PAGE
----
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The new ARPANET routing algorithm is an improvement test results. This paper is a summary of our conclusions only; over the old procedure in that it uses fewer network resources, operates on for more complete descriptions of our research findings, see more realistic estimates of network conditions, reacts faster to important our internai reports on this project [3][5]. network changes, and does not suffer from longterm loops or oscillations. In the new procedure, each node in the network maintains a database 11. PROBLEMS WITH THE ORIGINAL ALGORITHM describing the complete network topology and the delays on all lines, and uses the database describing the network to generate a tree representing the me original ARPANET routing algorithm and the new verminimum delay paths from a given root node to every other network node. sion both attempt to route packets along paths of least delay. Because the traffic in the network can be quite variable, each node The total path is not determined in advance; rather, each node periodically measures the delays along its outgoing lines and forwards this decides which line to use in forwarding the packet to the next information to all other nodes. The delay information propagates quickly through the network so that all nodes can update their databases and node. In the original approach, each node maintained a table continue to route traffic in a consistent and efficient manner. An extensive series of tests were conducted on the ARPANET, showing that line overhead and CPU overhead are 60th less than two percent, most nodes learn of an update within 100 ms, and the algorithm detects congestion and routes packets around congested areas.
Faster algorithms for the shortest path problem
, 1990
"... Efficient implementations of Dijkstra's shortest path algorithm are investigated. A new data structure, called the radix heap, is proposed for use in this algorithm. On a network with n vertices, mn edges, and nonnegative integer arc costs bounded by C, a onelevel form of radix heap gives a t ..."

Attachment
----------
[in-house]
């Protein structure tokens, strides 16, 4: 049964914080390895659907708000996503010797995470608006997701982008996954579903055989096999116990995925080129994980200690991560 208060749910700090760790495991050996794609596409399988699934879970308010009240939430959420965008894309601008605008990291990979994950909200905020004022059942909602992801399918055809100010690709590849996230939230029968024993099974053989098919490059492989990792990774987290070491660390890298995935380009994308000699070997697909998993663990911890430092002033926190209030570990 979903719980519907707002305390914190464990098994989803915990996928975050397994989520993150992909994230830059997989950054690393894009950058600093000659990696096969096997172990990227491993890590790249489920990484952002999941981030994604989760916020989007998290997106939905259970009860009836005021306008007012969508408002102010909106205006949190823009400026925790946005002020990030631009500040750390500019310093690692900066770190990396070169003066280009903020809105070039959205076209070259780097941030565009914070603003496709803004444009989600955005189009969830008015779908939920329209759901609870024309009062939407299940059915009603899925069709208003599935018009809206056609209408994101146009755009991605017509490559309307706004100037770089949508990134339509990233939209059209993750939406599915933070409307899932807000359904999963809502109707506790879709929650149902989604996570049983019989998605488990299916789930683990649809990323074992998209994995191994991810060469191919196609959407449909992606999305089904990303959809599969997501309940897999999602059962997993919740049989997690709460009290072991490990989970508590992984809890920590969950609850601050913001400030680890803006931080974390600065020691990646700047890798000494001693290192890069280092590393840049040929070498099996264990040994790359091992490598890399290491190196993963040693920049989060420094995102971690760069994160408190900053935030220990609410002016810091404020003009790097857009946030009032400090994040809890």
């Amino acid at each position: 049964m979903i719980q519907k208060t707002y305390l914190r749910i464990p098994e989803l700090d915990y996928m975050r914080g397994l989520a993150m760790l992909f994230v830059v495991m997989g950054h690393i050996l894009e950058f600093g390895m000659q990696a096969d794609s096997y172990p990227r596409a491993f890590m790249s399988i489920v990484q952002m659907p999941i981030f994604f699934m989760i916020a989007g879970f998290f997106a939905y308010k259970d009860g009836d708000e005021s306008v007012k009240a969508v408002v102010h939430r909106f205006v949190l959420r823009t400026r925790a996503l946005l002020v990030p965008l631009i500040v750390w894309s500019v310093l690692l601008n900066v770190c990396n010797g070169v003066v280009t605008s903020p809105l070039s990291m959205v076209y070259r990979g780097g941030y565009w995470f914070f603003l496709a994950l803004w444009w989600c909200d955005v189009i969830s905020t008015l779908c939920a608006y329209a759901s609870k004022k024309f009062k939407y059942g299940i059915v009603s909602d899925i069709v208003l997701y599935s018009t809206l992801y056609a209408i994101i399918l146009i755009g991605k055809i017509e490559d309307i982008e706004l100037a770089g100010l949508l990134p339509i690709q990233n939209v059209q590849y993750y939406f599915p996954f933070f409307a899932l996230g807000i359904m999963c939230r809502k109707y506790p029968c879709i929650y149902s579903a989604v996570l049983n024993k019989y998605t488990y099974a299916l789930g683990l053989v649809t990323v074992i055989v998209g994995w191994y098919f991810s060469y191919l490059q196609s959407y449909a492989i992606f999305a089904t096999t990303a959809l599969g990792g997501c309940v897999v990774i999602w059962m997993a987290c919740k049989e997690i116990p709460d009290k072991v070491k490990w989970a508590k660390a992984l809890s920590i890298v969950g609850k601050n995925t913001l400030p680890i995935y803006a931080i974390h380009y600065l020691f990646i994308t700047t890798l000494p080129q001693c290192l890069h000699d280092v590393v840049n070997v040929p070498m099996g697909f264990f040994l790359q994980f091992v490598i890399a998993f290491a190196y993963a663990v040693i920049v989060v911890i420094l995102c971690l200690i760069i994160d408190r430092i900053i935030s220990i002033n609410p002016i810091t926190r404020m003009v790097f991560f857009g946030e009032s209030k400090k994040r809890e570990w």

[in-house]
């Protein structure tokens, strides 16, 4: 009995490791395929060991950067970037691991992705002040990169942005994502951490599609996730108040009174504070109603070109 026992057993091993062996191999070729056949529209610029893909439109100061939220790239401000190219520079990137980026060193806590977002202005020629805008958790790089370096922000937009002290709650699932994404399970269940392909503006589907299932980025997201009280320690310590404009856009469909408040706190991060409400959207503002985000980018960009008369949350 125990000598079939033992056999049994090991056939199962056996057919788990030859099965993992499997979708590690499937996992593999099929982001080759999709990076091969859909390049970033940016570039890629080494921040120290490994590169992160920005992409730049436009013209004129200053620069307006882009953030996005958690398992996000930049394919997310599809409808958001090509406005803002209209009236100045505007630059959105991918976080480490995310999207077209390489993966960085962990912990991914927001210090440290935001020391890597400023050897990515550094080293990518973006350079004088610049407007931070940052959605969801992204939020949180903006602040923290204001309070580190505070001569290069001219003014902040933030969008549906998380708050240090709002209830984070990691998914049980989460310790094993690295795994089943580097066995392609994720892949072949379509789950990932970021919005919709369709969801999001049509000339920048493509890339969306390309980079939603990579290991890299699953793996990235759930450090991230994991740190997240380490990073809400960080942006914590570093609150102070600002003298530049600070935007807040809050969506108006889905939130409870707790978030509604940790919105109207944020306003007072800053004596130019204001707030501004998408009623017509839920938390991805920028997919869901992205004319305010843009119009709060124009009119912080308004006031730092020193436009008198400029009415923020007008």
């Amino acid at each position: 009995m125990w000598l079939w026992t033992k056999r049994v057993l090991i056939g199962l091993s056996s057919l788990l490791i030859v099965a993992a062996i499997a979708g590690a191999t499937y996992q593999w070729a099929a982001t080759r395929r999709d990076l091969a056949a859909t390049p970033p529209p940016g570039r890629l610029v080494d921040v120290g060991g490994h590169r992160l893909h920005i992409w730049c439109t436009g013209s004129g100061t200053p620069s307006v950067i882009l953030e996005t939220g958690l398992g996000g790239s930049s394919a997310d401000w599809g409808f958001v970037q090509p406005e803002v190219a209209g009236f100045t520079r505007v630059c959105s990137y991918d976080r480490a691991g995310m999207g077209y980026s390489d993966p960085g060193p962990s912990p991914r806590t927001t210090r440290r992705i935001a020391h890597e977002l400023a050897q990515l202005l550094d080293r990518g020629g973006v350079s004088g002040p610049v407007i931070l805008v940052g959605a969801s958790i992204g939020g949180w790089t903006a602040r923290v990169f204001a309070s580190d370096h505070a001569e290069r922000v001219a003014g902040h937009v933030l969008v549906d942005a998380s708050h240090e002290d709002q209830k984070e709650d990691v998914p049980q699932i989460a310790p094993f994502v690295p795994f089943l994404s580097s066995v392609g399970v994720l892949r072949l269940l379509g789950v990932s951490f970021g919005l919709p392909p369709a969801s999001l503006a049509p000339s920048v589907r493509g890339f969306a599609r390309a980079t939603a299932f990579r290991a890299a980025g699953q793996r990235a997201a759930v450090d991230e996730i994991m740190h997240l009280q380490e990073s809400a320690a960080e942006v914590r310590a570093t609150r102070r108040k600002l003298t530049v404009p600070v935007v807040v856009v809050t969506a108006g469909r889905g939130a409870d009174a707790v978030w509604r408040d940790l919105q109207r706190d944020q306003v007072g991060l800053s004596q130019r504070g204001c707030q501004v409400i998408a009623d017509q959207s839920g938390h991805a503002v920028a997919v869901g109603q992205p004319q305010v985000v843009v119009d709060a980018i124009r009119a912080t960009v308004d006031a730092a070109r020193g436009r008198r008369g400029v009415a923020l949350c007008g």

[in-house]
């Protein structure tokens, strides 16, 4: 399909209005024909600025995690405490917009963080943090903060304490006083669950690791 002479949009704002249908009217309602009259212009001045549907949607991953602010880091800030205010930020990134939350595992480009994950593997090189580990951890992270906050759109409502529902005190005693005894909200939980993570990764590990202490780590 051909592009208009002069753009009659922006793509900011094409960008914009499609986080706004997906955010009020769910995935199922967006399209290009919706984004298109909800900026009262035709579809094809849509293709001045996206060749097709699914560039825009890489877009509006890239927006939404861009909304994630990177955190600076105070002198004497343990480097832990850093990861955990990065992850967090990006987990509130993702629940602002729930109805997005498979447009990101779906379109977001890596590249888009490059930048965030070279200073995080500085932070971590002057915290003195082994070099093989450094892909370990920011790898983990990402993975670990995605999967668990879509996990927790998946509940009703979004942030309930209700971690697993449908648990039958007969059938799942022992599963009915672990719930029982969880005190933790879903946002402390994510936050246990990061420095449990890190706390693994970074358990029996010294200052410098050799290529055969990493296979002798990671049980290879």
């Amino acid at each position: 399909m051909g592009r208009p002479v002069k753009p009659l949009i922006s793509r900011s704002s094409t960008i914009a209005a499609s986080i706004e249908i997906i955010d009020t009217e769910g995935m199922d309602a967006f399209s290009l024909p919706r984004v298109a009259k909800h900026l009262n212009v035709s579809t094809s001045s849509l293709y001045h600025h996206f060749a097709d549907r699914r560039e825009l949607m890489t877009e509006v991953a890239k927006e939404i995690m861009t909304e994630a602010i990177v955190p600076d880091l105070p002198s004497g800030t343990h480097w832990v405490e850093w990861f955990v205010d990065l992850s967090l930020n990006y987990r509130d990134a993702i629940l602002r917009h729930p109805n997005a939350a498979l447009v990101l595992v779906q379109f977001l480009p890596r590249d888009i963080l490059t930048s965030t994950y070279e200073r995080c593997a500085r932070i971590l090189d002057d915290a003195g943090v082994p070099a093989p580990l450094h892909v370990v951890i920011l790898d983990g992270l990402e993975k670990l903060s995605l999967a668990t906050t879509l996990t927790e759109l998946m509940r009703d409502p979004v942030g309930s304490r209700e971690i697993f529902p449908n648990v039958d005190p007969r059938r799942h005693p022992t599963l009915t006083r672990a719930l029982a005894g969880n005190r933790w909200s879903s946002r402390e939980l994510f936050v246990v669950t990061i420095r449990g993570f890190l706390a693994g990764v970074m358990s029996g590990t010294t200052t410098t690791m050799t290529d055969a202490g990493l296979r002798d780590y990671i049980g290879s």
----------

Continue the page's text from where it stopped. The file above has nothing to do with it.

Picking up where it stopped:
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Cited by 133 (13 self)
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Efficient implementations of Dijkstra's shortest path algorithm are investigated. A new data structure, called the radix heap, is proposed for use in this algorithm. On a network with n vertices, mn edges, and nonnegative integer arc costs bounded by C, a onelevel form of radix heap gives a time bound for Dijkstra's algorithm of O(m + n log C). A twolevel form of radix heap gives a bound of O(m + n log C/log log C). A combination of a radix heap and a previously known data structure called a Fibonacci heap gives a bound of O(m + n /log C). The best previously known bounds are O(m + n log n) using Fibonacci heaps alone and O(m log log C) using the priority queue structure of Van Emde Boas et al. [17].
All Pairs Almost Shortest Paths
 SIAM Journal on Computing
, 1996
"... Let G = (V; E) be an unweighted undirected graph on n vertices. A simple argument shows that computing all distances in G with an additive onesided error of at most 1 is as hard as Boolean matrix multiplication. Building on recent work of Aingworth, Chekuri and Motwani, we describe g) time ..."
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Cited by 96 (7 self)
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Let G = (V; E) be an unweighted undirected graph on n vertices. A simple argument shows that computing all distances in G with an additive onesided error of at most 1 is as hard as Boolean matrix multiplication. Building on recent work of Aingworth, Chekuri and Motwani, we describe g) time algorithm APASP 2 for computing all distances in G with an additive onesided error of at most 2. The algorithm APASP 2 is simple, easy to implement, and faster than the fastest known matrix multiplication algorithm. Furthermore, for every even k ? 2, we describe an g) time algorithm APASP k for computing all distances in G with an additive onesided error of at most k.
All Pairs Shortest Paths using Bridging Sets and Rectangular Matrix Multiplication
 Journal of the ACM
, 2000
"... We present two new algorithms for solving the All Pairs Shortest Paths (APSP) problem for weighted directed graphs. Both algorithms use fast matrix multiplication algorithms. The first algorithm solves... ..."